- Access to Justice for Women in College Sports. ERA set Title IX precedent with a 9th Circuit decision and subsequent trial win in favor of women student-athletes who were removed from the wrestling team. (Mansourian v. UC Regents) The resulting decision said students who want to challenge their school’s limited female athletic opportunities do not need to provide formal notice to the school before filing a lawsuit. We settled the case for $1.35 million.
- Leveling the Playing Field. ERA challenges decades of non-compliance with Title IX federal law requiring schools to provide female students with equal opportunities to play sports in a case that won the addition of new women sports teams and significant monetary investment in emerging women’s clubs teams.
- Sexual Harassment Includes Peer-to-Peer. ERA and the NOW Legal Defense and Education Fund resolved the first case to confirm that schools can be held liable under Title IX for sexual harassment of students by other students. (Doe v. Petaluma)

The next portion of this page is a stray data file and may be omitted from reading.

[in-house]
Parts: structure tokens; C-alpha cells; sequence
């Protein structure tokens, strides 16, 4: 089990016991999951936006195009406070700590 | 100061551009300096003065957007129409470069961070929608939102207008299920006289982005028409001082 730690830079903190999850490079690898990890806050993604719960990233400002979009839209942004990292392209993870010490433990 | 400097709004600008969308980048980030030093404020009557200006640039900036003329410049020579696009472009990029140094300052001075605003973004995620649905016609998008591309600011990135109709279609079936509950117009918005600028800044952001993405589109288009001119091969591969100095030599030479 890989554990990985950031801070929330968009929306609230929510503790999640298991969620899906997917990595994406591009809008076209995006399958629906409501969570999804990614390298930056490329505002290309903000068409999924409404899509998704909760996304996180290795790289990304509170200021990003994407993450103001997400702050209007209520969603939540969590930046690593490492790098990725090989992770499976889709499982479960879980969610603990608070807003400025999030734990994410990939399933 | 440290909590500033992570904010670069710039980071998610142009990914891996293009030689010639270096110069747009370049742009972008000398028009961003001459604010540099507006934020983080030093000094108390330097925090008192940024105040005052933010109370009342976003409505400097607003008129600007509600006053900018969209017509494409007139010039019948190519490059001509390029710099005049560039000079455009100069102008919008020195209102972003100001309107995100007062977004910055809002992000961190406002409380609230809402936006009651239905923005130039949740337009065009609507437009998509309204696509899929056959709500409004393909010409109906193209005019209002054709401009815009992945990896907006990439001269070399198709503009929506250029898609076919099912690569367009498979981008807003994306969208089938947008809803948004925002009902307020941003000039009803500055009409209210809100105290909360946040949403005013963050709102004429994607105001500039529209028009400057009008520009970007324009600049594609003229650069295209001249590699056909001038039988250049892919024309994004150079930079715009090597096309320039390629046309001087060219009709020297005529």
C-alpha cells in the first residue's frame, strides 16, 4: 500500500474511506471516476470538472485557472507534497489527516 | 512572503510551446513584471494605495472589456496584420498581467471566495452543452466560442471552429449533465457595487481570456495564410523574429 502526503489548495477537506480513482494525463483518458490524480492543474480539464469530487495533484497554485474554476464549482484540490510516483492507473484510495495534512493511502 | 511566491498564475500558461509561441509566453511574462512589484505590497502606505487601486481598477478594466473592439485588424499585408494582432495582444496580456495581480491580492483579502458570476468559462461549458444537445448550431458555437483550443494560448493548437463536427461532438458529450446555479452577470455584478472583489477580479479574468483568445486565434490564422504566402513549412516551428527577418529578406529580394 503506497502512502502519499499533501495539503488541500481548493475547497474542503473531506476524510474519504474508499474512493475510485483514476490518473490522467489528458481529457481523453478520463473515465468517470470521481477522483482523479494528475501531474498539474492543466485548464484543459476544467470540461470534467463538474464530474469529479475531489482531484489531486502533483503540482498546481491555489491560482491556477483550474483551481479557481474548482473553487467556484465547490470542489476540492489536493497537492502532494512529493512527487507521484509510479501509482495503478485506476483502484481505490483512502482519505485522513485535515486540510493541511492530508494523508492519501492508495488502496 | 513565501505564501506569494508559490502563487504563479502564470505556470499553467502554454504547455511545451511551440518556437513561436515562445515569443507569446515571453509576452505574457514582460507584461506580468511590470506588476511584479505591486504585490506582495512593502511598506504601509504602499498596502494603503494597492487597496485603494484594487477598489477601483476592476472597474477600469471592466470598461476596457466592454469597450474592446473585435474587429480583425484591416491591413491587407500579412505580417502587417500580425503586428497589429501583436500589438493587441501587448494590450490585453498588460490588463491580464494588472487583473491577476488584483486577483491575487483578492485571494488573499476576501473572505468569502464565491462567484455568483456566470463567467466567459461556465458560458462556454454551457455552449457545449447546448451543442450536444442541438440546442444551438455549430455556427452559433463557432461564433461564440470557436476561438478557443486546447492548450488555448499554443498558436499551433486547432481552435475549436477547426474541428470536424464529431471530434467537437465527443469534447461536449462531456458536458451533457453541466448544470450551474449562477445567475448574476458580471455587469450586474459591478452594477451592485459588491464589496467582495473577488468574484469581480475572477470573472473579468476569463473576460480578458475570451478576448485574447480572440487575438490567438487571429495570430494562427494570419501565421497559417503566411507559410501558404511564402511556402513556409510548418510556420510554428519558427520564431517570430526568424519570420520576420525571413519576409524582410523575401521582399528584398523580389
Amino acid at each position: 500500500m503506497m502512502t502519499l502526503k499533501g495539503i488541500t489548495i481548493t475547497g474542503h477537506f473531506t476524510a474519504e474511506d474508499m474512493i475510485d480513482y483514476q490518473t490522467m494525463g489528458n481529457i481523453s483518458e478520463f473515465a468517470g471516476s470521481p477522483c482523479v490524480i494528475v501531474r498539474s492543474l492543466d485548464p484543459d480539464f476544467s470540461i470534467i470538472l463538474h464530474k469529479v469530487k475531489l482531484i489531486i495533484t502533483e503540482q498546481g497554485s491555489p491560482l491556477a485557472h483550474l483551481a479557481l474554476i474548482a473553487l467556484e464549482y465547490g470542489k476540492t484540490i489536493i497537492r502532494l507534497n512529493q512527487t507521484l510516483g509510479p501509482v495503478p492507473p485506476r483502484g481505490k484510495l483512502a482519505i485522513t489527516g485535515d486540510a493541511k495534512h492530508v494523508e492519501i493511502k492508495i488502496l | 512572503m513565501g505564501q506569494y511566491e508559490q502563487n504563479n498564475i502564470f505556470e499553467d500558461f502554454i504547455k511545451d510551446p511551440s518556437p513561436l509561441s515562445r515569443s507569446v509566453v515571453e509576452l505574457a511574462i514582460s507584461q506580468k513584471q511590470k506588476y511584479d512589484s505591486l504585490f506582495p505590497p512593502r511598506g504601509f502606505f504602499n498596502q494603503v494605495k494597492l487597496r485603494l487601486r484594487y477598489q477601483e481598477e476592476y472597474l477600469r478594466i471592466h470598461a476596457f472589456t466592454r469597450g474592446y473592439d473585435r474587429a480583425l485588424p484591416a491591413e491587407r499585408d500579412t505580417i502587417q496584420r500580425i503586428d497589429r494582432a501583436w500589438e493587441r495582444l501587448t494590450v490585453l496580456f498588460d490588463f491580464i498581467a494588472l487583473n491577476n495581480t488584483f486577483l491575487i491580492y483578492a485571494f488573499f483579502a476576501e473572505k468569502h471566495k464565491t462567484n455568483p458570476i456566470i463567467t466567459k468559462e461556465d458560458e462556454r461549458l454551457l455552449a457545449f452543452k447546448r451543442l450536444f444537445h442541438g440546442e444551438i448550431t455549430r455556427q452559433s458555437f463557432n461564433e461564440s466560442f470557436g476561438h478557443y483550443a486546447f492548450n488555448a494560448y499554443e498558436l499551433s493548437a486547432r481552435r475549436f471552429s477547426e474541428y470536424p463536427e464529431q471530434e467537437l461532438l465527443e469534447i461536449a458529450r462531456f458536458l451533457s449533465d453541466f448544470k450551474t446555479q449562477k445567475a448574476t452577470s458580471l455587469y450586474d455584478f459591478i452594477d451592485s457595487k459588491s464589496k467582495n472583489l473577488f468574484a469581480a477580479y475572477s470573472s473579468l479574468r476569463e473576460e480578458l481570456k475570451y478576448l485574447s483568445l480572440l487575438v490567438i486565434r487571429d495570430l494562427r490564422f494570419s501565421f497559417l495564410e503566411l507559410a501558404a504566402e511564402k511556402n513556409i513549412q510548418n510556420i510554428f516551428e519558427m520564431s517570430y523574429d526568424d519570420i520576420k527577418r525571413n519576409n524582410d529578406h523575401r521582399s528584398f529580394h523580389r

- Suing Over Rape Culture. We filed the country’s first Title IX class complaint over a “hostile environment” with the Department of Education’s Office for Civil Rights on behalf of students and faculty at U.C. Santa Cruz, who wanted to challenge the rampant sexual assault and harassment on their campus.
- Sexual Harassment Covered by Title IX. Our amicus brief in this groundbreaking case (Alexander v. Yale University) contributed to the court’s decision to confirm for the first time that Title IX does prohibit sexual harassment.
- Challenging “No Girls” Rule in School Sports. On behalf of 9-year-old soccer player Amy Love, we filed a class-action lawsuit against the California Youth Soccer Association (Love v. California Youth Soccer Association), resulting in the Association repealing its ban on girls in soccer league competitions. One year later, Title IX went into effect, prompting greatly increased participation by girls and young women in student athletic programs.